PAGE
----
justin mason flagged this article about "The log/event processing pipeline you can't have" a while back, and it has been on my mind ever since. our digital infrastructure is split across a few machines (virtual and not) and i often wish that i had a more cohesive way of collecting logs and doing even minimally interesting things with them.

i think the setup there is probably overkill for what i want, but i love the philosophy behind it. small, simple tools that fit together in an old-school unix way.

i set up an instance of graylog to play with a state-of-the-art log management tool, and it is actually pretty nice. the documentation around it is kind of terrible right now because the latest big release broke a lot of the recipes for processing logs.

right now, the path i am using for getting logs from nginx in a docker container to graylog involves nginx outputting JSON that gets double-encoded. it’s all very gross.

i think i am having a hard time finding the correct tooling for the gap between “i run everything on a single box” and “i have a lot of VC money to throw at an exponentially scalable system”. (while also avoiding AWS.)

(the very first post to this blog was the same ren & stimpy reference as the title of this post.)

the state of things

just over seven years ago, i mentioned that i had decided to switch over to using scat, the point of sale software that i had been knocking together in my spare time. it happened, and we have been using it while i continue to work on it in that copious spare time. the project page says “it is currently a very rough work-in-progress and not suitable for use by anyone.” and that's still true. perhaps even more true. (and absolutely true if you include the online store component.)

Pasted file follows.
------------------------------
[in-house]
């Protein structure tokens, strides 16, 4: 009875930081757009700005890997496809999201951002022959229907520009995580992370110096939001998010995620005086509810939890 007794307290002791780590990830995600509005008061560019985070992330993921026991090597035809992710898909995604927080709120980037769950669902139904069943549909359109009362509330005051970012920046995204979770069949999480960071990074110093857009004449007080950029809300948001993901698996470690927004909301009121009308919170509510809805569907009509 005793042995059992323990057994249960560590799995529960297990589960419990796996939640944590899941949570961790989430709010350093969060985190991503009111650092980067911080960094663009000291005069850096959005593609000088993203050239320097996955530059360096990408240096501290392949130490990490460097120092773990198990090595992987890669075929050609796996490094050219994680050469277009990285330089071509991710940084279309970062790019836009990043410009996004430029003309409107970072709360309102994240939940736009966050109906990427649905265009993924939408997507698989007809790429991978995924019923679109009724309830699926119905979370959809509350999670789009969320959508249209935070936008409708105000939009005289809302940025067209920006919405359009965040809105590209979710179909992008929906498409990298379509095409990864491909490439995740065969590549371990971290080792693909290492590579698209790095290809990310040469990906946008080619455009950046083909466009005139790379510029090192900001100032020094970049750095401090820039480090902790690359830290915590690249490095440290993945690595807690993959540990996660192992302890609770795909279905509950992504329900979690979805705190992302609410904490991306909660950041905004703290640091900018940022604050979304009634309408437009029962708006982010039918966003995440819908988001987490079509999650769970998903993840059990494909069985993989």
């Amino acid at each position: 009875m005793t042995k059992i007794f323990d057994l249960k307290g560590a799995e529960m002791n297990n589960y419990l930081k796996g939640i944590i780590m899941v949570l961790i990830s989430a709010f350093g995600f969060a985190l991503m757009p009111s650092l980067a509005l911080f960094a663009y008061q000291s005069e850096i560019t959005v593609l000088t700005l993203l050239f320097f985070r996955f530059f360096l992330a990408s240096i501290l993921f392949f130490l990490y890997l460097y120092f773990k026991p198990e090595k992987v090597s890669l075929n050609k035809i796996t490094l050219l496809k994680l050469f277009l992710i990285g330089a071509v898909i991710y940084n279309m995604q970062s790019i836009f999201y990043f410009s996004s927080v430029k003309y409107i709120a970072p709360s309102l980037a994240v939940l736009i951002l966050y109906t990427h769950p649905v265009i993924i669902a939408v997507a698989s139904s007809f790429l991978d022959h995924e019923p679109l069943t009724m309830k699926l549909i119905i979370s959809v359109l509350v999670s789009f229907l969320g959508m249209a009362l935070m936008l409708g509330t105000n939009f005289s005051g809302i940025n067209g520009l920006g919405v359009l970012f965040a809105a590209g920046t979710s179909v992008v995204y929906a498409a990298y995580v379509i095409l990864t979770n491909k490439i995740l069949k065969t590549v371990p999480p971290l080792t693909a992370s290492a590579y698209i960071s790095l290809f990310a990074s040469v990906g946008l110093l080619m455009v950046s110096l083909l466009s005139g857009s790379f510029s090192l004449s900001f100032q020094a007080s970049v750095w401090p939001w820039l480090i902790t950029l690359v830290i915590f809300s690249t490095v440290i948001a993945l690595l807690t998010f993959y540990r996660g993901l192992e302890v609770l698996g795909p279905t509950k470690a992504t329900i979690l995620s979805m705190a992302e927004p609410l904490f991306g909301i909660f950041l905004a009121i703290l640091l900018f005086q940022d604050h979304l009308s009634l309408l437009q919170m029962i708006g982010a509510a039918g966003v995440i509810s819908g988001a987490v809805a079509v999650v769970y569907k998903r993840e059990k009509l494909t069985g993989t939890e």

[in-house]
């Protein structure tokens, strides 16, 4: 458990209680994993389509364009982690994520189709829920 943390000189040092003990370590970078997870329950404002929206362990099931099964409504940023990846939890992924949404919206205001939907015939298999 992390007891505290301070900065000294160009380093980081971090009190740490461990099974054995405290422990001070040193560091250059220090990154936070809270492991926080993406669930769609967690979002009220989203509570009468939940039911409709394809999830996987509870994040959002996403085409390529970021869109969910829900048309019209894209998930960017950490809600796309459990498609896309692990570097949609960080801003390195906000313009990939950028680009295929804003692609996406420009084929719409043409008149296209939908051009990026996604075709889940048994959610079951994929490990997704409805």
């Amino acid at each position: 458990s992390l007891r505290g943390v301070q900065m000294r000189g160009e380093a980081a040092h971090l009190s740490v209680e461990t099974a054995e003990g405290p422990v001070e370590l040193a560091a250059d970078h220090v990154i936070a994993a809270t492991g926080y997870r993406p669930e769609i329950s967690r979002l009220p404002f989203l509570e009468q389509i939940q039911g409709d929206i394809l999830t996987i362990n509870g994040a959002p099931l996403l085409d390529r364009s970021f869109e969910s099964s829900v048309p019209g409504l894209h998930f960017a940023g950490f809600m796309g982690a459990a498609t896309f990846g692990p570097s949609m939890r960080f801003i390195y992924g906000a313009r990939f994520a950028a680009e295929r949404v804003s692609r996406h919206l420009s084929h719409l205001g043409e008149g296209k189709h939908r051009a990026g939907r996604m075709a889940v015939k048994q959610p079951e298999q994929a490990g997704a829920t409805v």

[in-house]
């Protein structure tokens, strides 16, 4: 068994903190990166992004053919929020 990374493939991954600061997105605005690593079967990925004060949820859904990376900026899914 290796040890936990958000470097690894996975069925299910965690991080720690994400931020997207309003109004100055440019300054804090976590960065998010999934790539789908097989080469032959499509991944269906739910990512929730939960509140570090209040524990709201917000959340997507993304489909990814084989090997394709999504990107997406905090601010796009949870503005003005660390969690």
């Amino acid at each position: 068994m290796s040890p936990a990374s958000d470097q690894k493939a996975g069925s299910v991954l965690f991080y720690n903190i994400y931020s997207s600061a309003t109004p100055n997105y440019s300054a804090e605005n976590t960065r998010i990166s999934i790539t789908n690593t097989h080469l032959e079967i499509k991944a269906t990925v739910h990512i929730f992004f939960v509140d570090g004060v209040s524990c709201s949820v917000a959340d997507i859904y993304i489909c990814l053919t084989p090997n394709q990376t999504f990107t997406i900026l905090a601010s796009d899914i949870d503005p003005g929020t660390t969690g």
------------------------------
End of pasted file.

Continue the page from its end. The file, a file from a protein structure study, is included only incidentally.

it is currently a frankenstein monster as i am (slowly) transforming it from an old-school php application to being built on the slim framework. i am using twig for templating, and using idiorm and paris as a database abstraction thing.

i am using docker containers for some things, but i have very mixed emotions about it. i started doing that because i was doing development on my macbook pro (15-inch early 2008) which is stuck on el capitan, but found it convenient to keep using them once i transitioned to doing development on the same local server where i'm running our production instance.

the way that docker gets stdout and stderr wrong constantly vexes me. (there may be reasonable technical reasons for it.)

i have been reading jamie zawinski’s blog for a very long time. all the way back to when it was on live journal, and also the blog for dna lounge, the nightclub he owns. the most recent post about writing his own user account system to the club website sounded very familiar.

character encoding is still hard?

email2webhook is nice in theory, but fell flat in handling basic character encoding.

that i still have to fight the same sort of issues that i was dealing with about 16(!) years ago is somehow not at all surprising.

i’ve switched to using zapier’s email to webhook features. it will probably bring a different set of challenges.


how to fix eleven bugs in mysql 5.1

my “mysql client fixes” branch on launchpad contains fixes for eleven bugs (nine of them reported on bugs.mysql.com).

don’t get too excited — these are all the lowest priority-level bugs, mostly typos in comments and documentation.

now i have to figure out the latest process for actually getting these changes into the official tree. there are different policies around how and when to push to trees since i was last doing any server development. from someone who is partially outside, it all seems very tedious and designed to make it impossible to fix anything. process gone bad.

the mysql server isn’t going to get the benefits of using a good, open-source distributed revision control system unless it stops

bug tracking and code review

i was going to write some reactions to an observation that postgresql has no bug tracker and its discussion last week, but lost the spark and abandoned the post after a few days. but today i ran across a quote from linus torvalds that neatly sums up my thoughts:

We’ve always had some pending/unresolved issues, and I think that as our tracking gets better, there’s likely to be more of them. A number of bug-reports are either hard to reproduce (often including from the reporter) or end up without updates etc.